Wikipedia is already banned in China. So why is the site kowtowing to Chinese propaganda on an entry?
The crowdsourced platform locked the post for the Chinese Tiananmen Square Massacre, after changing the title to the milder Tiananmen Square “Protests.” The article itself goes into great detail about the event, and even mentions the Chinese government’s tendency to downplay the massacre as a “great turmoil.” But even though many Wikipedia editors have lobbied to change the title, the platform ruled otherwise.
Wikipedia stated, “It has been requested that the title of this article be changed to 1989 Tiananmen Square massacre. Please see the relevant discussion on the discussion page. The page should not be moved unless the discussion is closed; summarizing the consensus achieved in support of the move.”
The post itself even referenced the horrific events that happened in 1989 in Communist China, where a student demonstration clashed with 300,000 Chinese troops sent to Beijing to stop the initial protest. On June 4, at least 2,600 civilians were killed and thousands more were injured.
A separate post, titled the “1989 Tiananmen Square Massacre,” was removed from Wikipedia, instead re-directing readers to the post referring to it as a “protest.”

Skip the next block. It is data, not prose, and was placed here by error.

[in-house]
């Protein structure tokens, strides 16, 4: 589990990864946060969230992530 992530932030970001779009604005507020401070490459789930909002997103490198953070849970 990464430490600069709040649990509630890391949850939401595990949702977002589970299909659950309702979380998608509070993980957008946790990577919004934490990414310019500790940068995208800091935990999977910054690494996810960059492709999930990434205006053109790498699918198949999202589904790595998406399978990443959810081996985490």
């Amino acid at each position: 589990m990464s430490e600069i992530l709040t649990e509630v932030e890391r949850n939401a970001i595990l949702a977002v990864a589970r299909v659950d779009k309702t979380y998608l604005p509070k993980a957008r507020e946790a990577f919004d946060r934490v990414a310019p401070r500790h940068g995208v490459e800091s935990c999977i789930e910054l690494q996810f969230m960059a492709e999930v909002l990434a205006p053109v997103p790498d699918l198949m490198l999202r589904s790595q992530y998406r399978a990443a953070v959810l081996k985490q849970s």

In the discussion, an anonymous Wikipedia editor stated that the site could not refer to it as a massacre, because of the platform’s “neutral” stance. The rule referenced states, “All encyclopedic content on Wikipedia must be written from a neutral point of view (NPOV), which means representing fairly, proportionately, and, as far as possible, without editorial bias, all of the significant views that have been published by reliable sources on a topic.”
Another opposing editor wrote that “protest” was “non-emotive.”
However, Wikipedia seems to have no problem labeling immigration detention centers as “concentration camps” on a list that includes the concentration camps of the Holocaust.